He’s long defied the norms of political gravity, but former President Donald Trump’s years of resistance to scandals and controversial comments seemed to once again be in question this week.
The race for the White House was turned upside down by a sneak attack by Hamas on Israel resulted in the deadliest assault on the Jewish State in decades.
Days after the initial attack — which resulted in thousands killed and wounded after Hamas militants swarmed into Israel and butchered civilians, spurring Israeli counterattacks on the Hamas controlled Gaza Strip — Trump stirred controversy earlier this week courtesy of comments critical of Israeli Prime Minister Benjamin Netanyahu and his description of a terror group as “smart.”
His comments drew scorn not only from Democrats but also from some of his top rivals for the 2024 Republican presidential nomination.
In interviews with Fox News, Florida Gov. Ron DeSantis said Trump’s comment “just doesn’t make any sense.”
And former South Carolina Gov. Nikki Haley, who served as ambassador to the United Nations in the Trump administration, emphasized “we can’t be doing this. You don’t need to be talking about how good Hezbollah is, and you don’t need to be talking about how bad Netanyahu is.”
Trump, who often showcases that he was the strongest defender of Israel ever to serve as president, criticized Netanyahu, claiming the Israeli leader backed out at the last minute in the plan to kill Iran’s top security and intelligence commander, Maj. Gen. Qassim Suleimani, who was taken out by an American drone strike in 2020.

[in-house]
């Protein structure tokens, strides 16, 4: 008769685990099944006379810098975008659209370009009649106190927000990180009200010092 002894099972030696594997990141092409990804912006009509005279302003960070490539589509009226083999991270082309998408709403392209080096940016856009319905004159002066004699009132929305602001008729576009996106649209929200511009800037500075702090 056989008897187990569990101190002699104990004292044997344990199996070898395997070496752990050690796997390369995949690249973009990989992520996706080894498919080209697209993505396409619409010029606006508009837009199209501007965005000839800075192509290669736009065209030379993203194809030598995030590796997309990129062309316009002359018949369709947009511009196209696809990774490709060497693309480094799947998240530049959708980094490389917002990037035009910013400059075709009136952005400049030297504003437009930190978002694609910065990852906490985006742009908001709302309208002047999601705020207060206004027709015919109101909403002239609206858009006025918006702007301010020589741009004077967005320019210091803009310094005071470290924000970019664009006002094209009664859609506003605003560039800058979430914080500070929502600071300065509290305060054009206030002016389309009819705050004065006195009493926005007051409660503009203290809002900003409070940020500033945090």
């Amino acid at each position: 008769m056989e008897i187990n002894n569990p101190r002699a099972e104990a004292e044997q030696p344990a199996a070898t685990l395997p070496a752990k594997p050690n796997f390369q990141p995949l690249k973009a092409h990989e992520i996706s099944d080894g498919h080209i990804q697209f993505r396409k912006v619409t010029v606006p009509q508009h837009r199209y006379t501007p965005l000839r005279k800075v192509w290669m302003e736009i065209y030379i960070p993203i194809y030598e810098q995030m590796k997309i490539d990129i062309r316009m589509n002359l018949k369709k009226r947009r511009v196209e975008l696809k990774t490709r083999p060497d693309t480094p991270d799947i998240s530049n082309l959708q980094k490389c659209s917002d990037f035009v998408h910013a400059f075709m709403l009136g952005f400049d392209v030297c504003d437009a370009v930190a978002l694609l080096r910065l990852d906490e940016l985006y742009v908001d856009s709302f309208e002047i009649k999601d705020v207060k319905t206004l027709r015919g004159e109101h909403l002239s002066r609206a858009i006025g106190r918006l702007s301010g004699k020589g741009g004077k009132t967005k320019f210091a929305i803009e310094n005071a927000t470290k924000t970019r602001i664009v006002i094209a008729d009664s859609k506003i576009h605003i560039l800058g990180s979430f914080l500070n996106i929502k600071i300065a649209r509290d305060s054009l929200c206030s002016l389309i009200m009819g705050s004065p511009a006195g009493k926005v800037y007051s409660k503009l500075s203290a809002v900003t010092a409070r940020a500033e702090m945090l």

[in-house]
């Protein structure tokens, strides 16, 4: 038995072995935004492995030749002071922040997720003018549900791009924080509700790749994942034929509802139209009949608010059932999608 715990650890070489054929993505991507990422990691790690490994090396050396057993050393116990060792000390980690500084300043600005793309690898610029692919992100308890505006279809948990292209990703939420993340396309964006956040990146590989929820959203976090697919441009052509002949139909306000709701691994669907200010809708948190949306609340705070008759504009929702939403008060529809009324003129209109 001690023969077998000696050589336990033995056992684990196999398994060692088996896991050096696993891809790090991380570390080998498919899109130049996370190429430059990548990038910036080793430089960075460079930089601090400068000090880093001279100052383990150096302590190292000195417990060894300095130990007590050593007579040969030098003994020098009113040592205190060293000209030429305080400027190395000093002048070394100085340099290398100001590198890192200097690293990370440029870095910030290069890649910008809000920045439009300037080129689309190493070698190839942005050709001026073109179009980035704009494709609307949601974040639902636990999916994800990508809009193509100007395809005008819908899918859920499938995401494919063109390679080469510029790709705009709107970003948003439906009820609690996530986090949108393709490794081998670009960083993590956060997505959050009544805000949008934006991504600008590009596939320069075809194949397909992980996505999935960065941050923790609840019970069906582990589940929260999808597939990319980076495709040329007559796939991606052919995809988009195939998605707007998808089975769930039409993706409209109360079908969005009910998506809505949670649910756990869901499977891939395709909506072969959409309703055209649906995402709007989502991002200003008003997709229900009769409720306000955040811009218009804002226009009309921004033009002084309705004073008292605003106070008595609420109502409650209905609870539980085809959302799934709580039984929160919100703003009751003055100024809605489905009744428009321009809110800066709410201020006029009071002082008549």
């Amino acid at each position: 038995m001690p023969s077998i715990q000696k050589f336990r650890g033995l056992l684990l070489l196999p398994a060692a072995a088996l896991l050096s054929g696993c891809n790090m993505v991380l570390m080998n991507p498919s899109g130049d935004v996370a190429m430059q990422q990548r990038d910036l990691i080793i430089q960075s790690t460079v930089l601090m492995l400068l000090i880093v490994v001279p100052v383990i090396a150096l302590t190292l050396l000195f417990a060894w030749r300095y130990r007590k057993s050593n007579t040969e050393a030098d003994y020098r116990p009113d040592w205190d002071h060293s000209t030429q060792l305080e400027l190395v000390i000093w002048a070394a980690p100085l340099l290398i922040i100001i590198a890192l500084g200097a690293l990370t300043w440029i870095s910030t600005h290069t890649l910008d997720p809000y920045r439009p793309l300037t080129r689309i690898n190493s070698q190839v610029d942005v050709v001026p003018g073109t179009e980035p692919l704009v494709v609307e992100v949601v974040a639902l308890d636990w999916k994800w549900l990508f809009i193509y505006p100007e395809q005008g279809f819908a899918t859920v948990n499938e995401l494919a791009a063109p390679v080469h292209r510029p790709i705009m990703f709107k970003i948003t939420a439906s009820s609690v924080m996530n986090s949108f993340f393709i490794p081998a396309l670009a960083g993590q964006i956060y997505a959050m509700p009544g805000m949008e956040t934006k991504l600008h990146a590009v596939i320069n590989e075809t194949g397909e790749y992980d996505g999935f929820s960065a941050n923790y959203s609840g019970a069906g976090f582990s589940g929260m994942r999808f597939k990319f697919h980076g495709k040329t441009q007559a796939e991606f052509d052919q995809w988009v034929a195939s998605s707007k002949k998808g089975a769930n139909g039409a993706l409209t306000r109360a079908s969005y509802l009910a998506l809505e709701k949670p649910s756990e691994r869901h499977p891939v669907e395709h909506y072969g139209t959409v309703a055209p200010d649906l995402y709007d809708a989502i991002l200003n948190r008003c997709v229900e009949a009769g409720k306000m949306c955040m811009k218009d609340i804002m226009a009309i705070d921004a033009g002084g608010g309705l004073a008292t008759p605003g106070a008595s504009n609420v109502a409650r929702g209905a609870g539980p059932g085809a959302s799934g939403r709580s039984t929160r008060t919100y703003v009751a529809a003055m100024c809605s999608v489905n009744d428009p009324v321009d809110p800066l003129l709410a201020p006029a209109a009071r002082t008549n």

“I’ll never forget that Bibi Netanyahu let us down. That was a very terrible thing,” Trump said. “We were disappointed by that, very disappointed. But we did the job ourselves, and it was absolute precision, magnificent, beautiful job. And then Bibi tried to take credit for it. That didn’t make me feel too good,” Trump said.
Pointing to the apparent Israeli intelligence failure to anticipate the Hamas attack, Trump said Israel must “straighten it out” and “strengthen themselves up.”
Trump also blamed President Biden’s administration for the terror attack on Israel — as well as for clashes on Israel’s northern border with Hezbollah, which like Hamas is backed by Iran. Trump then credited Hezbollah, which along with Hamas is committed to the destruction of the Jewish State, saying “Hezbollah, they’re very smart.”
“I don’t know what he was doing. I know they got him on the teleprompter. When he gets off that teleprompter, then there’s things that happen,” DeSantis argued, as he pointed to Trump. “But the reality is this is the time to be strong, it’s a time for moral clarity and to make sure that Israel is able to defend itself to the hilt.”
Haley charged that Trump “can’t leave the past alone. I’m mean everything that he thinks about is how someone treated him or what they said to him or what happened in the past. The world is a dangerous place. We’ve got to be dealing with our issues straight on. Focused, disciplined, and ready to go.”